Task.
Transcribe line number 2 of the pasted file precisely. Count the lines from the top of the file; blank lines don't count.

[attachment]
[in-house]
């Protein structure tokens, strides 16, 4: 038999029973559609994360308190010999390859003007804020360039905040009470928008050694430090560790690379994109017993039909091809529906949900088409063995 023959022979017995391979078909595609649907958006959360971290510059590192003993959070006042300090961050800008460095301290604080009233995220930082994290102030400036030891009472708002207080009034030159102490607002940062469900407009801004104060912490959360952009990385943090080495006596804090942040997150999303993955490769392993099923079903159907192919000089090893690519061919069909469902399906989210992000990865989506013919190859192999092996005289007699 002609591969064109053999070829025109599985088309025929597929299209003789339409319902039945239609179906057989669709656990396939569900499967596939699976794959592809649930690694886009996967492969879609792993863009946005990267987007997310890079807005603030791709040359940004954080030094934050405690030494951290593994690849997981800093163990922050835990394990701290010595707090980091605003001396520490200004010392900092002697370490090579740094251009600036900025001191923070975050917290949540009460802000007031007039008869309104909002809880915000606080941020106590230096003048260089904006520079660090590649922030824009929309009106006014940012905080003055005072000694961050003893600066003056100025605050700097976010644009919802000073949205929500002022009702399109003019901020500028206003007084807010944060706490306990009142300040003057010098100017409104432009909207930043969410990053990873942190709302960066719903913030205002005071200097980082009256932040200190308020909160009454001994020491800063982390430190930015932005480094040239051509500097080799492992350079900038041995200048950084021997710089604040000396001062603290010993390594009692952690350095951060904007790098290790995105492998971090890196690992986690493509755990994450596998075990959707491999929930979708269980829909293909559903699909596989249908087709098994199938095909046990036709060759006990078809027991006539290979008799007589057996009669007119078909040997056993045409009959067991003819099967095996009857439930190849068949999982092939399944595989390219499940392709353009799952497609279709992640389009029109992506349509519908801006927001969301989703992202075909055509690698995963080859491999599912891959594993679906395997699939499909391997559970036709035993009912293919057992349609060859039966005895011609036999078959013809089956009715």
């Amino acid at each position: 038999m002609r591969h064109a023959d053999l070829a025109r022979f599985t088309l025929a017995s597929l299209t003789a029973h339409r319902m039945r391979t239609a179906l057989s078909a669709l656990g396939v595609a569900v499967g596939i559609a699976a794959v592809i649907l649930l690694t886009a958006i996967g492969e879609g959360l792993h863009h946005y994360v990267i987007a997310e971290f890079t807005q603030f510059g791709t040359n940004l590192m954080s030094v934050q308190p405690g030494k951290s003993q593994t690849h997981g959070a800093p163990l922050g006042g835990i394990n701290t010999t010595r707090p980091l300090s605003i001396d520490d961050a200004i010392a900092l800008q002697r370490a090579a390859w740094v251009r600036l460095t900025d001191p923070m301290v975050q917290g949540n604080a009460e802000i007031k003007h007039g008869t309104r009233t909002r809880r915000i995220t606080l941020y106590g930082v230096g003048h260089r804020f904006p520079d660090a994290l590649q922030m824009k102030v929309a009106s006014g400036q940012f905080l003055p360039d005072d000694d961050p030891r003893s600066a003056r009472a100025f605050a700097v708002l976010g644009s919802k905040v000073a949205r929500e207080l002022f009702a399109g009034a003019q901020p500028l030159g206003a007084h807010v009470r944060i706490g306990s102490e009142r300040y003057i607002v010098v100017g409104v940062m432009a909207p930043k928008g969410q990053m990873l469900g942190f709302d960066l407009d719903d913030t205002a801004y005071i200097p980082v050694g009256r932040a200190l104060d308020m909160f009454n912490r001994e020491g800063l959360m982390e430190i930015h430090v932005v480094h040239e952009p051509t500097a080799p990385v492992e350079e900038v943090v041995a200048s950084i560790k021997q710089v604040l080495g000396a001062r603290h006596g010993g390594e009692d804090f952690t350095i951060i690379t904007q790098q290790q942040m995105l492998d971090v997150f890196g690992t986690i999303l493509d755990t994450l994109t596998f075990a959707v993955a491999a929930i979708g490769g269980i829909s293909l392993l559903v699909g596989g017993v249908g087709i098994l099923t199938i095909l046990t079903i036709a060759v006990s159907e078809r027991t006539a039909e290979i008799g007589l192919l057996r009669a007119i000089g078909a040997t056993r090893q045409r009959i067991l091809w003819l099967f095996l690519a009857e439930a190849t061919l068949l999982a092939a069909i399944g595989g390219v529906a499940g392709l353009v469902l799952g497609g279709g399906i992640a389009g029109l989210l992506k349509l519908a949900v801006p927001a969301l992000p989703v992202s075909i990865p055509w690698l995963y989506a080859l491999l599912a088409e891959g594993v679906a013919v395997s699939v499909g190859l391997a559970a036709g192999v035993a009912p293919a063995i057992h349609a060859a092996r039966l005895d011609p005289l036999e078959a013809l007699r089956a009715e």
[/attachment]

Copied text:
């Protein structure tokens, strides 16, 4: 038999029973559609994360308190010999390859003007804020360039905040009470928008050694430090560790690379994109017993039909091809529906949900088409063995 023959022979017995391979078909595609649907958006959360971290510059590192003993959070006042300090961050800008460095301290604080009233995220930082994290102030400036030891009472708002207080009034030159102490607002940062469900407009801004104060912490959360952009990385943090080495006596804090942040997150999303993955490769392993099923079903159907192919000089090893690519061919069909469902399906989210992000990865989506013919190859192999092996005289007699 002609591969064109053999070829025109599985088309025929597929299209003789339409319902039945239609179906057989669709656990396939569900499967596939699976794959592809649930690694886009996967492969879609792993863009946005990267987007997310890079807005603030791709040359940004954080030094934050405690030494951290593994690849997981800093163990922050835990394990701290010595707090980091605003001396520490200004010392900092002697370490090579740094251009600036900025001191923070975050917290949540009460802000007031007039008869309104909002809880915000606080941020106590230096003048260089904006520079660090590649922030824009929309009106006014940012905080003055005072000694961050003893600066003056100025605050700097976010644009919802000073949205929500002022009702399109003019901020500028206003007084807010944060706490306990009142300040003057010098100017409104432009909207930043969410990053990873942190709302960066719903913030205002005071200097980082009256932040200190308020909160009454001994020491800063982390430190930015932005480094040239051509500097080799492992350079900038041995200048950084021997710089604040000396001062603290010993390594009692952690350095951060904007790098290790995105492998971090890196690992986690493509755990994450596998075990959707491999929930979708269980829909293909559903699909596989249908087709098994199938095909046990036709060759006990078809027991006539290979008799007589057996009669007119078909040997056993045409009959067991003819099967095996009857439930190849068949999982092939399944595989390219499940392709353009799952497609279709992640389009029109992506349509519908801006927001969301989703992202075909055509690698995963080859491999599912891959594993679906395997699939499909391997559970036709035993009912293919057992349609060859039966005895011609036999078959013809089956009715």